The Conspirator deserves credit for data authenticity but falls short of the optimal grade for mise-en-scene. I'm no historian, but the accuracy is sound as far as I've been able to tell. This is sure to please educators who prefer to add entertainment media into their curriculum's study material. But Redford's straightforward approach compromises the experience for style oriented viewers. Style is by no means everything. But it's fair to wish for more breakaways from a limited number of ideas. A common lighting motif is recognizable early. Interior settings are favored with only a single window allowing the minimum amount of illumination necessary for events to take place. It's an impressive setup that makes room for empathy. The prisoner is shut out from the world literally. The defense is left out of the truth loop. But it's way overdone and becomes irritating far ahead of the climax. The darkness itself isn't the problem. This is the nineteenth century after all. It's the result of lackluster set design.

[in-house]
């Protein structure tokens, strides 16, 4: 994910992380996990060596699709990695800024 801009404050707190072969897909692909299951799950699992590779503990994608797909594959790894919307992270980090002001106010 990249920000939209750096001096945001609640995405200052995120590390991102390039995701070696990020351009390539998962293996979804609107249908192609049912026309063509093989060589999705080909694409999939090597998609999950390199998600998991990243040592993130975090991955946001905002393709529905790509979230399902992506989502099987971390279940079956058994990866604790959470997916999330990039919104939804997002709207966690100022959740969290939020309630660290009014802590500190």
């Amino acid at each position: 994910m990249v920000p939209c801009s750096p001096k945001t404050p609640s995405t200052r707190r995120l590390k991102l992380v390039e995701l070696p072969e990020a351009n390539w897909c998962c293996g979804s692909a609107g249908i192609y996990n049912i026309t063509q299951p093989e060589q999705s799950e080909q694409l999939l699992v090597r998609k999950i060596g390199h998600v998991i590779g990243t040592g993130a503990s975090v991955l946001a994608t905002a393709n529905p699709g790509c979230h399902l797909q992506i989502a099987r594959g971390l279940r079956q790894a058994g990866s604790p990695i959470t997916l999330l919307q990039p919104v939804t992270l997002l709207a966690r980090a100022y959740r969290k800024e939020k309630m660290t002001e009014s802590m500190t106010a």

Costume design is a hit-and-miss endeavour with the misses borderline laughable. Robin Wright has a natural look for the job and probably had a hard-working staff that maintained continuity with the haggard appearance. Justin Long on the other hand needed tweaks. He's a fine actor who I sense has yet to show his full range. But whoever gave him that outrageous mustache should consider submitting a resume to Studio 8H.

Every person decent at heart wants justice to prevail all times. We're inherently brought up to believe that any conviction is a sign of justice taking place. Unpopular acquittals are met with public outcries that shout over any reason-filled counterarguments even if the latter have stronger ground to stand on. The Conspirator is the latest in a long-standing tradition of films that serve to reinforce that unpleasant truth. Setting the conflict during a landmark period in American history keeps it somewhat immune from stale narratives. The technical faults and lack of artistic bravery bring the film down to a level that can be respected if not fully appreciated.